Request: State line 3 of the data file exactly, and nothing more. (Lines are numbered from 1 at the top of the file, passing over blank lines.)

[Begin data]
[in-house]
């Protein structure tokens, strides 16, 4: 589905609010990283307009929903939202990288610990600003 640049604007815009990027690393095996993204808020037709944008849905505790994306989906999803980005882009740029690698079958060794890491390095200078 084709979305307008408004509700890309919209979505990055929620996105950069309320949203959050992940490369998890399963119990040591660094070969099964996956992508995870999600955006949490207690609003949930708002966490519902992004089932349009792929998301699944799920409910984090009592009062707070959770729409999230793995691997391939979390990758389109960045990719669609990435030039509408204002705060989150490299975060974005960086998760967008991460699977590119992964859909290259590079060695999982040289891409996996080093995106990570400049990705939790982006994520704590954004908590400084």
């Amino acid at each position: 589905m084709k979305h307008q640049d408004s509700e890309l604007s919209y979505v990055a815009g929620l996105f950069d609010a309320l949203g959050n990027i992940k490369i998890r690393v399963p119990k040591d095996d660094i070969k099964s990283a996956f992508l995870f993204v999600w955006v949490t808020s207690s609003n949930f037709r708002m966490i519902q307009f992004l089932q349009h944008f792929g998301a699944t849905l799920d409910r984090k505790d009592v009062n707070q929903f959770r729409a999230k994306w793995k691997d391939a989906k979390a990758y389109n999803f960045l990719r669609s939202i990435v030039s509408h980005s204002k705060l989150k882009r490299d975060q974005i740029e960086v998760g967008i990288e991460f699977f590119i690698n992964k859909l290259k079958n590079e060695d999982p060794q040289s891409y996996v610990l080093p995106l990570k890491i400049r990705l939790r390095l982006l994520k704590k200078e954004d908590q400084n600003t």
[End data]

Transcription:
């Amino acid at each position: 589905m084709k979305h307008q640049d408004s509700e890309l604007s919209y979505v990055a815009g929620l996105f950069d609010a309320l949203g959050n990027i992940k490369i998890r690393v399963p119990k040591d095996d660094i070969k099964s990283a996956f992508l995870f993204v999600w955006v949490t808020s207690s609003n949930f037709r708002m966490i519902q307009f992004l089932q349009h944008f792929g998301a699944t849905l799920d409910r984090k505790d009592v009062n707070q929903f959770r729409a999230k994306w793995k691997d391939a989906k979390a990758y389109n999803f960045l990719r669609s939202i990435v030039s509408h980005s204002k705060l989150k882009r490299d975060q974005i740029e960086v998760g967008i990288e991460f699977f590119i690698n992964k859909l290259k079958n590079e060695d999982p060794q040289s891409y996996v610990l080093p995106l990570k890491i400049r990705l939790r390095l982006l994520k704590k200078e954004d908590q400084n600003t």